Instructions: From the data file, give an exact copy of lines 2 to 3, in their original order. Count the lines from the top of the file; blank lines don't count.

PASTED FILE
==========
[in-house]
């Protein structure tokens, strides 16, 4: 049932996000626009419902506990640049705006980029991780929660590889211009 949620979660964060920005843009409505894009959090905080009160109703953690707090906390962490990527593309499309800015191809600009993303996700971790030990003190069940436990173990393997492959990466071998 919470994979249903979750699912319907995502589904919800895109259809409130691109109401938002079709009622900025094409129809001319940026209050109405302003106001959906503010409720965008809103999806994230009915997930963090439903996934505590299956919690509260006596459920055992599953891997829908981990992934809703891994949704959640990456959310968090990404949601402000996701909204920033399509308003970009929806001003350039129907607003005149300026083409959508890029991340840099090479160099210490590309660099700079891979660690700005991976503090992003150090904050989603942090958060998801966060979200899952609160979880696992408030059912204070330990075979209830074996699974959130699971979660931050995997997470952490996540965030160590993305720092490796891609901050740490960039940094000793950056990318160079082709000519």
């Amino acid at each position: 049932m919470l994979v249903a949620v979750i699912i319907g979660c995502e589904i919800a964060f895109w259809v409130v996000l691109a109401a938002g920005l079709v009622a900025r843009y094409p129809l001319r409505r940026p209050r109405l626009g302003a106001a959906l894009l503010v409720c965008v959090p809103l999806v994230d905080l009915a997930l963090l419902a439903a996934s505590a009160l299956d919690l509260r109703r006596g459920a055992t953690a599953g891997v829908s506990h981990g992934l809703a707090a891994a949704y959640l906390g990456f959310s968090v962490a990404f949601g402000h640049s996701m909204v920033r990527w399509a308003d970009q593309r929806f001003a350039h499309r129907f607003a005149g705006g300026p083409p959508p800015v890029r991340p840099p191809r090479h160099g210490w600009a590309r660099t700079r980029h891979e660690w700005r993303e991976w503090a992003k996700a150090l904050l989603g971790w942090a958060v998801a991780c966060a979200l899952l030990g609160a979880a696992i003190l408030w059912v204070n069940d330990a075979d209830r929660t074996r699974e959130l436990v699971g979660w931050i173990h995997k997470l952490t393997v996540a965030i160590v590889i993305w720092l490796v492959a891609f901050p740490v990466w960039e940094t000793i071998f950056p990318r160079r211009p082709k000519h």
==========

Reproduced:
């Protein structure tokens, strides 16, 4: 049932996000626009419902506990640049705006980029991780929660590889211009 949620979660964060920005843009409505894009959090905080009160109703953690707090906390962490990527593309499309800015191809600009993303996700971790030990003190069940436990173990393997492959990466071998 919470994979249903979750699912319907995502589904919800895109259809409130691109109401938002079709009622900025094409129809001319940026209050109405302003106001959906503010409720965008809103999806994230009915997930963090439903996934505590299956919690509260006596459920055992599953891997829908981990992934809703891994949704959640990456959310968090990404949601402000996701909204920033399509308003970009929806001003350039129907607003005149300026083409959508890029991340840099090479160099210490590309660099700079891979660690700005991976503090992003150090904050989603942090958060998801966060979200899952609160979880696992408030059912204070330990075979209830074996699974959130699971979660931050995997997470952490996540965030160590993305720092490796891609901050740490960039940094000793950056990318160079082709000519």
């Amino acid at each position: 049932m919470l994979v249903a949620v979750i699912i319907g979660c995502e589904i919800a964060f895109w259809v409130v996000l691109a109401a938002g920005l079709v009622a900025r843009y094409p129809l001319r409505r940026p209050r109405l626009g302003a106001a959906l894009l503010v409720c965008v959090p809103l999806v994230d905080l009915a997930l963090l419902a439903a996934s505590a009160l299956d919690l509260r109703r006596g459920a055992t953690a599953g891997v829908s506990h981990g992934l809703a707090a891994a949704y959640l906390g990456f959310s968090v962490a990404f949601g402000h640049s996701m909204v920033r990527w399509a308003d970009q593309r929806f001003a350039h499309r129907f607003a005149g705006g300026p083409p959508p800015v890029r991340p840099p191809r090479h160099g210490w600009a590309r660099t700079r980029h891979e660690w700005r993303e991976w503090a992003k996700a150090l904050l989603g971790w942090a958060v998801a991780c966060a979200l899952l030990g609160a979880a696992i003190l408030w059912v204070n069940d330990a075979d209830r929660t074996r699974e959130l436990v699971g979660w931050i173990h995997k997470l952490t393997v996540a965030i160590v590889i993305w720092l490796v492959a891609f901050p740490v990466w960039e940094t000793i071998f950056p990318r160079r211009p082709k000519h």